Even Leona, Nell's sister-in-law, is given ample air time, and serves as an unbiased observer, an ever-present pair of eyes and ears, a heart, a surrogate, a Greek Chorus of commentary on the unfolding drama. We trust her take on things. Whether we are hearing Cassie's voice, from her summer job at the whorehouse, Wild Filly Stables, or her mom Kate's voice, from her high-powered job at Nevada Water Authority, or her Grandma Nell's voice back in Spring Valley, the authorial investment is the same. We're not meant to side with one more than the other. And as unlikable as Kate comes across, as bitter and closed up as a green pine cone, Richman gives her enough texture that we trust she has reason to be bitter.
But the barbed wire represents more than the ranching life and the sad boundaries family members erect between themselves. It harkens back to Kate's most potent memory of her dead father -- a day he was tightening a fence and the taut wire snapped and the young Katie was too close, right in its slicing, slingshot path.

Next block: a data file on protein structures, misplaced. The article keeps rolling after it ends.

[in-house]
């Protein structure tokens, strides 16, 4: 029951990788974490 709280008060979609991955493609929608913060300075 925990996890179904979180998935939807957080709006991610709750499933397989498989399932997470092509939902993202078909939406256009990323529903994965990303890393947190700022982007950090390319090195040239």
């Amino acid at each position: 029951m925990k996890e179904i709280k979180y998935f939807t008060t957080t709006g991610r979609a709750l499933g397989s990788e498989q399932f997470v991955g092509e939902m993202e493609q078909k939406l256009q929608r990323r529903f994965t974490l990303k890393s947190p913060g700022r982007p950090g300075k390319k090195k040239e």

I must have stopped screaming as soon as he picked me up. The only sounds I remember are his running footsteps--fast and hard on the packed earth--and his voice--deep and soft. I had no idea what had happened, but I wasn't afraid; my father had hold of me.
The scar she wears on her cheek is as indelible as the man himself--Henry Jorgensen, the book's most lovable character.
Toward the end of Ordinary Truth, after lies and secrets, grievances and resentments have been levied, Cassie expresses that "[t]he ritualistic nature of ranch work seemed the most likely path to healing." This could not be a more fitting conclusion to draw from all three of these books. The ritualistic nature of ranch work, the path to healing. There are always fences that need mending.